5. Statistical Considerations: Ensure the study is designed to provide the flexibility to incorporate individual variations for different treatments, diseases and molecular characteristics as the study progresses. The heavier statistical workload to deliver CID trials should not be underestimated when considering the resources required.
6. Defining Leadership and Oversight: Convene an experienced Trial Management Group to oversee the study. As CID trials may ask multiple questions, it might be necessary for the trial lead to be shared or transferred between specialists over time.
7. Dissemination of Results: Timely reporting of data when a research question is answered, or a study arm is completed. Promptly sharing findings with the scientific community reduces the risk of a different research group duplicating effort.
8. Staff Training: Include training specifically for CID trials in the curricula of relevant health care professionals to ensure appropriate resources are in place to deliver CID trials.
9. Approval and Reimbursement Decisions: Utilise existing accelerated access initiatives to ensure effective medicines discovered through CID trials are rapidly approved and made available to patients.
10. Evaluating the impact on public health: Conduct impact analyses on CID trials to ensure they deliver on their promise to provide safe and timely access to medicines. No formal comparisons of CID trials with traditional studies have yet been performed to confirm that they provide a faster route to patients.
The Working Group is now calling on clinicians, funders, regulators and the pharmaceutical industry to get behind the recommendations and work together to rapidly implement them.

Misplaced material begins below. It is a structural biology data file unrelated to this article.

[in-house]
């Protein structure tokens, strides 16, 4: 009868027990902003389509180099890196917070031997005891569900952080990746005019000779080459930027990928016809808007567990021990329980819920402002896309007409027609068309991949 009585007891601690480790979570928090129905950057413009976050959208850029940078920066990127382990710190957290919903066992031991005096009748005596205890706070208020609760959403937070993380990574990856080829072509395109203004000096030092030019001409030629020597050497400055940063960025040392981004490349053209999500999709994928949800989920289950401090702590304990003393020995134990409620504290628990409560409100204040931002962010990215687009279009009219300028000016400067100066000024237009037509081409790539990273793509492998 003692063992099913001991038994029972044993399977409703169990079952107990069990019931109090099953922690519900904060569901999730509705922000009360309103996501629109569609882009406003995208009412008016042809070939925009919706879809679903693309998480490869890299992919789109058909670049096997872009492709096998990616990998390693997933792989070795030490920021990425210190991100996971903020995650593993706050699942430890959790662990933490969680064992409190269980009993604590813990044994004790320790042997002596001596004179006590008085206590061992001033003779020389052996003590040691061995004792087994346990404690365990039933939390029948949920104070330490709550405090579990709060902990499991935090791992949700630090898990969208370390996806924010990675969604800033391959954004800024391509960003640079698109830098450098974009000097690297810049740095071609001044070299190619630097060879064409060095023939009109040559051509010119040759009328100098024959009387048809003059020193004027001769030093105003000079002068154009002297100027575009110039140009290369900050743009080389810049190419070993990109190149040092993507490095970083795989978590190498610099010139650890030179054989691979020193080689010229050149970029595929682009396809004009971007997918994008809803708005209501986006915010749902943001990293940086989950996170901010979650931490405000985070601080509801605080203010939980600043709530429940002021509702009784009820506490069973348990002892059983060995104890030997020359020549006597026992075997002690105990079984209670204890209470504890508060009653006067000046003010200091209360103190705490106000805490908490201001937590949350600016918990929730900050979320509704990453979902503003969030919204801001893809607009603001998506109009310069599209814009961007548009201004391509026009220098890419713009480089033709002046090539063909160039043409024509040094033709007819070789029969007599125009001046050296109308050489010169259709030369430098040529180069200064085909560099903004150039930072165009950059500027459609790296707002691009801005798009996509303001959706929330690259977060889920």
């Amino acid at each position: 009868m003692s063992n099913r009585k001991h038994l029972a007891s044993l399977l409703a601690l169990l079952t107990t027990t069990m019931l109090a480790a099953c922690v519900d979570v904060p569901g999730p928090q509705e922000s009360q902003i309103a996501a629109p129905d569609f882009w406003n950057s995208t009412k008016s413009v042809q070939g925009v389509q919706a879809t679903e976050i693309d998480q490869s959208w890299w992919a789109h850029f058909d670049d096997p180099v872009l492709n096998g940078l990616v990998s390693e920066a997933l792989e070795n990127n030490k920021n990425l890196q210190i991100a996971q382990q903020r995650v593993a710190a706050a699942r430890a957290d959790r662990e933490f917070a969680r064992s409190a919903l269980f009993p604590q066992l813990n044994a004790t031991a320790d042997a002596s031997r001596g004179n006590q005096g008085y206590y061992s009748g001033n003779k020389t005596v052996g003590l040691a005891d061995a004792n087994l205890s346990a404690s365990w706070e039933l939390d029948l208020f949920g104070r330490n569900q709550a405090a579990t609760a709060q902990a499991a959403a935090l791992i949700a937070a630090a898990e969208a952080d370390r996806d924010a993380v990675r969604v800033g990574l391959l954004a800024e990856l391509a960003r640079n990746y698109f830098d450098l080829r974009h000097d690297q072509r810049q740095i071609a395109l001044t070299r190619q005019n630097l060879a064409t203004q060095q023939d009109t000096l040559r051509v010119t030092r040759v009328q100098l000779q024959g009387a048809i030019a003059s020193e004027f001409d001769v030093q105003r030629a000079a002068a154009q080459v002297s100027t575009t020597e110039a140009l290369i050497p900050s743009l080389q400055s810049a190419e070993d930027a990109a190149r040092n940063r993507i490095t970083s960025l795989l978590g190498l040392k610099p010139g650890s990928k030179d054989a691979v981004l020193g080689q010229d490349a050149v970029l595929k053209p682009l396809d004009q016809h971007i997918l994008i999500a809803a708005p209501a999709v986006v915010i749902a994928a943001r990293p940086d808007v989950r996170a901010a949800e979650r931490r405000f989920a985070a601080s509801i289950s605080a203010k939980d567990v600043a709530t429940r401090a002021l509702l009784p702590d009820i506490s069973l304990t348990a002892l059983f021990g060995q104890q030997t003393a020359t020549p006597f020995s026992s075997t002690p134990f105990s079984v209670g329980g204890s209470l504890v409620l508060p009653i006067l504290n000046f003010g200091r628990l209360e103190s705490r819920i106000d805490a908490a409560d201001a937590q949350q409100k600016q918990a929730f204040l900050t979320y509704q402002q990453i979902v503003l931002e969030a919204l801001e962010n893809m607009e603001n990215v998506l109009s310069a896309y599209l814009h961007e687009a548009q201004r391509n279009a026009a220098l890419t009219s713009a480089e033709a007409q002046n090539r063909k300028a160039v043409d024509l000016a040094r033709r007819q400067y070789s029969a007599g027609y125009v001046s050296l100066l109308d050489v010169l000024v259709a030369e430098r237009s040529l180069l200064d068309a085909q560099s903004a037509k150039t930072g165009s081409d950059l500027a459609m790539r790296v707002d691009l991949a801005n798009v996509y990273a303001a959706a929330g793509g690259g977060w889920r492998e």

Progress is being made – following the publication of the Government’s Life Sciences Sector Deals (2,3), significant action has been taken over the last two years to strengthen the environment for clinical trials. Most recently, MHRA launched a survey in order to gather feedback on their advice and services, with a particular focus on novel designs, with a view to transform the services they offer in the future. But there is still much more to be done in order to “consolidate our world-leading position in delivering novel and innovative trials” – a commitment in Sector Deal 2.
The UK’s success in early science has been built on attracting investment and research activity from global pharmaceutical companies to our world-famous universities and research centres. The industry runs thousands of trials around the world at any one time (4) and invests significantly into UK R&D. At £4.5 billion a year (5), the industry invests far in excess of any other sector.
If we are to continue attracting international pharmaceutical companies, we must maintain and strengthen the UK offer for clinical research.
By building on the UK’s wealth of expertise in designing and executing CID trials, today’s recommendations will ensure that Government and industry can deliver on their commitment to further strengthen the UK clinical research environment.
Association of the British Pharmaceutical Industry. Time to flourish – Inside innovation: the medicine development process. 2012.
HM Government. Industrial Strategy: Life Sciences Sector Deal. 2017.
HM Government. Industrial Strategy: Life Sciences Sector Deal 2. 2018.
Association of the British Pharmaceutical Industry. Clinical trials - How the UK is researching medicines of the future. 2019.
Office for National Statistics. Business enterprise research and development, UK: 2018. 2019.
- Complex Innovative Design (CID)
- Complex Innovative Design (CID)